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Oversigning Still A Front Burner Issue

If you think all the hubbub about oversigning is going to go away, think again.  Last week The Wall Street Journal decided to cover the controversial topic.  Today, Mike Herndon of The Mobile Press-Register dives in.

All of this is set to come to a head for the Southeastern Conference at its league meetings in Destin, Florida this spring.  With folks like Florida president Bernie Machen saying the practice is “reprehensible” from a moral standpoint, you can bet that there will be a strong internal push for the SEC to outlaw oversigning… creating a hard 28-man cap on the league’s football recruiting hauls. 

The league’s coaches, however, will do their best to convince their bosses not to act too rashly.

“I really don’t know what everybody is so up in arms about,” Nick Saban said last month.  “This is something that people have done in college football for a long time and it’s not illegal.”

But not everyone does it.  In fact, no other league does it like the SEC does it.  The Big Ten has taken the lead on this issue and Ohio State’s Jim Tressel holds a view that’s quite different from Saban’s.

“We’re probably conservative in more ways than just play-calling.  We’ve ended up under 85 (players) because we don’t want to over-commit.  To me, the worst nightmare would be if you’ve got to tell someone, ‘We can’t fit you.’  You’re talking about a young kid’s life.”

And that’s the issue.  The Big Ten (and other leagues) hold the moral high ground when it comes to oversigning and the powers that be in the SEC aren’t likely to allow other leagues to hold any kind of high ground — moral or otherwise — over their own conference.  For that reason, we expect the league to nix the practice.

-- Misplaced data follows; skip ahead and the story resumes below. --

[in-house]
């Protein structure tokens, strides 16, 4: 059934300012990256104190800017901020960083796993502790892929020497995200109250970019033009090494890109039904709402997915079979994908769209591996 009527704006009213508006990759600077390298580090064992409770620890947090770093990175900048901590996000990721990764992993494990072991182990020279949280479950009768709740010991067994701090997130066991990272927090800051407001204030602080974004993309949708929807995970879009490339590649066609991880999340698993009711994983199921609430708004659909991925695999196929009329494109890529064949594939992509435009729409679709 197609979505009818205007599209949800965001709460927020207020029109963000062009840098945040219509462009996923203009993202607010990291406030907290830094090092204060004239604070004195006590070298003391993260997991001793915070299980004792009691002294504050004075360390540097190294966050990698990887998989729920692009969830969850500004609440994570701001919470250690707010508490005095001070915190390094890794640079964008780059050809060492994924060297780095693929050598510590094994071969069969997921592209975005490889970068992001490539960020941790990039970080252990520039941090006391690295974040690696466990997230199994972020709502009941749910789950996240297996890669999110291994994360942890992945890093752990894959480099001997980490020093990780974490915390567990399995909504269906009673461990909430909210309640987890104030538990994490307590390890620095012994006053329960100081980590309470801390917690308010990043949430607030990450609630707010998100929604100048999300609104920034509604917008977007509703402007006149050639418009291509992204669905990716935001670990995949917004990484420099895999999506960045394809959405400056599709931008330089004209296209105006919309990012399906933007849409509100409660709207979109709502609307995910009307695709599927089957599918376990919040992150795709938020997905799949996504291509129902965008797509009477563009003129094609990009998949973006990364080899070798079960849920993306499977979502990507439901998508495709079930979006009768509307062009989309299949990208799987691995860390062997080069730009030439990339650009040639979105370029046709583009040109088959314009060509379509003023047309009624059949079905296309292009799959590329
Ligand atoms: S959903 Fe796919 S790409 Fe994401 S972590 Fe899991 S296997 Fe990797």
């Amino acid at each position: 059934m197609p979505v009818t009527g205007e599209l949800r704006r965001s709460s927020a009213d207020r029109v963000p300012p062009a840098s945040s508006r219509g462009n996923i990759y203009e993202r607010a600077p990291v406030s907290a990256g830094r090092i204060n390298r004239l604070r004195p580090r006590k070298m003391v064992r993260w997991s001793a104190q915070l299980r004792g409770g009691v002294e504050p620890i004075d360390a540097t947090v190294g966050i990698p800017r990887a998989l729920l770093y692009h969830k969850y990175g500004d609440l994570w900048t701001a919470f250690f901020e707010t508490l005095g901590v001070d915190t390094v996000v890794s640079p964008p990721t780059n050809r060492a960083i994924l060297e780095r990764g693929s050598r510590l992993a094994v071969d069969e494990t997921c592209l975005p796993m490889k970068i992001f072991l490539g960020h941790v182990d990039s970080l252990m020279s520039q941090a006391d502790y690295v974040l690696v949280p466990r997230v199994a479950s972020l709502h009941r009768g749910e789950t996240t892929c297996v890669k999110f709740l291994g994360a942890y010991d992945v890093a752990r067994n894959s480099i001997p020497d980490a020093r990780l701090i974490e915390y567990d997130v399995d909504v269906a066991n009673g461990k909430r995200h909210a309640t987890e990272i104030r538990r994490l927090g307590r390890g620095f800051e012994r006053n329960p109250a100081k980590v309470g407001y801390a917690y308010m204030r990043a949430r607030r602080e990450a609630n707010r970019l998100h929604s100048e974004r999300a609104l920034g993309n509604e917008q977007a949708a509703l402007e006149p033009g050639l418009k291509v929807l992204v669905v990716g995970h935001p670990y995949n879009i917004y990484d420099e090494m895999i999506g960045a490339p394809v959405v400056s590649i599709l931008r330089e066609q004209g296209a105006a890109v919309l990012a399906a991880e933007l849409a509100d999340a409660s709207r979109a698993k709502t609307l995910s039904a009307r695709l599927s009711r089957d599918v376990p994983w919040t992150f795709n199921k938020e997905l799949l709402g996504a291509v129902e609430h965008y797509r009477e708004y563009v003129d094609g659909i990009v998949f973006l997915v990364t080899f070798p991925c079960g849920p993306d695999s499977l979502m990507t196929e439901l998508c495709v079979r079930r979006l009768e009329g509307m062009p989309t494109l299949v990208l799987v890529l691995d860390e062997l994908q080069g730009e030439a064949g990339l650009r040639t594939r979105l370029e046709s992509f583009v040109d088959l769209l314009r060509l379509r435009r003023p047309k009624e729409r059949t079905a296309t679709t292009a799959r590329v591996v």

Still, you should expect plenty more debate over this one as we countdown to Destin.

 


2 comments
Jaws2
Jaws2

After this past season, the last thing I want to hear from Tressel is his thoughts on doing the right thing.

David
David

I suspect the SEC will eliminate the "sign and place" practice somehow. You can still advise kids on jucos and keep them in the loop without messing around with LOIs for kids who have no shot at qualifying.

The Big10 redshirts a TON of players, which means they have to keep their signing numbers down. The SEC has a lot more kids that see the field immediately, which does mean they move more kids through the program. So the Big 10 would love to see the SEC move towards their model, but it's not happening.

Trackbacks

  1. [...] held out as some sort of paragon of virtue), but I thought I’d pass it along anyway – here’s John Pennington’s rationale for why the SEC will ban oversigning in June: … The Big Ten (and other leagues) hold the [...]

  2. [...] was that argument John Pennington pushed yesterday about the Big Ten holding the moral high ground?  He may want to [...]

  3. [...] and unfair.”  So said the man who withholds all that internal information back in February.“I really don’t know what everybody is so up in arms about,” he also said in February.  “This is something that people have done in college football for [...]



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